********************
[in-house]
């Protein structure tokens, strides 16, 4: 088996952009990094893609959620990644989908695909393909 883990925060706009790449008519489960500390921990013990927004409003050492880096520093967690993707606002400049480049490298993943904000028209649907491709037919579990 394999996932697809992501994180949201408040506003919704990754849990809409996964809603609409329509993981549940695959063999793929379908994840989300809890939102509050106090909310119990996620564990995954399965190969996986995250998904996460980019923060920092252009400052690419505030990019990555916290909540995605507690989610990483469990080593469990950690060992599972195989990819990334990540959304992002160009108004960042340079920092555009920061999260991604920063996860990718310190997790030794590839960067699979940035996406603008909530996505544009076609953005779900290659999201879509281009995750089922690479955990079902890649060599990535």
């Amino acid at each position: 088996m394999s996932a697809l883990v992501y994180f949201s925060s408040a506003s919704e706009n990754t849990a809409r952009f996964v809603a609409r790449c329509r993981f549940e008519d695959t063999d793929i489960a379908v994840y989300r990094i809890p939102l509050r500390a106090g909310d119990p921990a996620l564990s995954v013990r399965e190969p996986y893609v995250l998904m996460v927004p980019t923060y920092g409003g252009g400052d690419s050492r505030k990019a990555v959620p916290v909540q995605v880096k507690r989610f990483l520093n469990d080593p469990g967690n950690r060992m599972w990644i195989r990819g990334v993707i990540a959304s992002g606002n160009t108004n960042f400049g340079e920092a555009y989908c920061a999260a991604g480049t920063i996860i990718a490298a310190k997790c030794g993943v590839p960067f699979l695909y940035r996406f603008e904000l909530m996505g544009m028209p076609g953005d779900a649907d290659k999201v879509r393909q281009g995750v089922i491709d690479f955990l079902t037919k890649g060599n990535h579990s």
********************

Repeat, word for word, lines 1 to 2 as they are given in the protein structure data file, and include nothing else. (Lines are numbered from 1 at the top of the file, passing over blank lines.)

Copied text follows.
[in-house]
């Protein structure tokens, strides 16, 4: 088996952009990094893609959620990644989908695909393909 883990925060706009790449008519489960500390921990013990927004409003050492880096520093967690993707606002400049480049490298993943904000028209649907491709037919579990 394999996932697809992501994180949201408040506003919704990754849990809409996964809603609409329509993981549940695959063999793929379908994840989300809890939102509050106090909310119990996620564990995954399965190969996986995250998904996460980019923060920092252009400052690419505030990019990555916290909540995605507690989610990483469990080593469990950690060992599972195989990819990334990540959304992002160009108004960042340079920092555009920061999260991604920063996860990718310190997790030794590839960067699979940035996406603008909530996505544009076609953005779900290659999201879509281009995750089922690479955990079902890649060599990535």